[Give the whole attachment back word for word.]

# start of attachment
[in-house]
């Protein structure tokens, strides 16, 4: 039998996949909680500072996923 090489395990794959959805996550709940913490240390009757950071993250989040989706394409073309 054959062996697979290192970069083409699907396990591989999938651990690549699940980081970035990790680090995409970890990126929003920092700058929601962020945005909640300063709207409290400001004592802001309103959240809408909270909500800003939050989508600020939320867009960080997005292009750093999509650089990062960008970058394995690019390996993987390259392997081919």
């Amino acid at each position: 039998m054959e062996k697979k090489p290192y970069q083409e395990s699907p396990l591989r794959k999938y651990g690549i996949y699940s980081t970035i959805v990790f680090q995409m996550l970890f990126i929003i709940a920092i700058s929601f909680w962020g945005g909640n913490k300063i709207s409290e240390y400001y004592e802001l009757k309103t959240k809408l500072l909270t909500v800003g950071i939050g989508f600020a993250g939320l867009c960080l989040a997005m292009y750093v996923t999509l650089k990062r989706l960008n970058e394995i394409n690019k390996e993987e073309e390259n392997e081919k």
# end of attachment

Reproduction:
[in-house]
């Protein structure tokens, strides 16, 4: 039998996949909680500072996923 090489395990794959959805996550709940913490240390009757950071993250989040989706394409073309 054959062996697979290192970069083409699907396990591989999938651990690549699940980081970035990790680090995409970890990126929003920092700058929601962020945005909640300063709207409290400001004592802001309103959240809408909270909500800003939050989508600020939320867009960080997005292009750093999509650089990062960008970058394995690019390996993987390259392997081919």
């Amino acid at each position: 039998m054959e062996k697979k090489p290192y970069q083409e395990s699907p396990l591989r794959k999938y651990g690549i996949y699940s980081t970035i959805v990790f680090q995409m996550l970890f990126i929003i709940a920092i700058s929601f909680w962020g945005g909640n913490k300063i709207s409290e240390y400001y004592e802001l009757k309103t959240k809408l500072l909270t909500v800003g950071i939050g989508f600020a993250g939320l867009c960080l989040a997005m292009y750093v996923t999509l650089k990062r989706l960008n970058e394995i394409n690019k390996e993987e073309e390259n392997e081919k």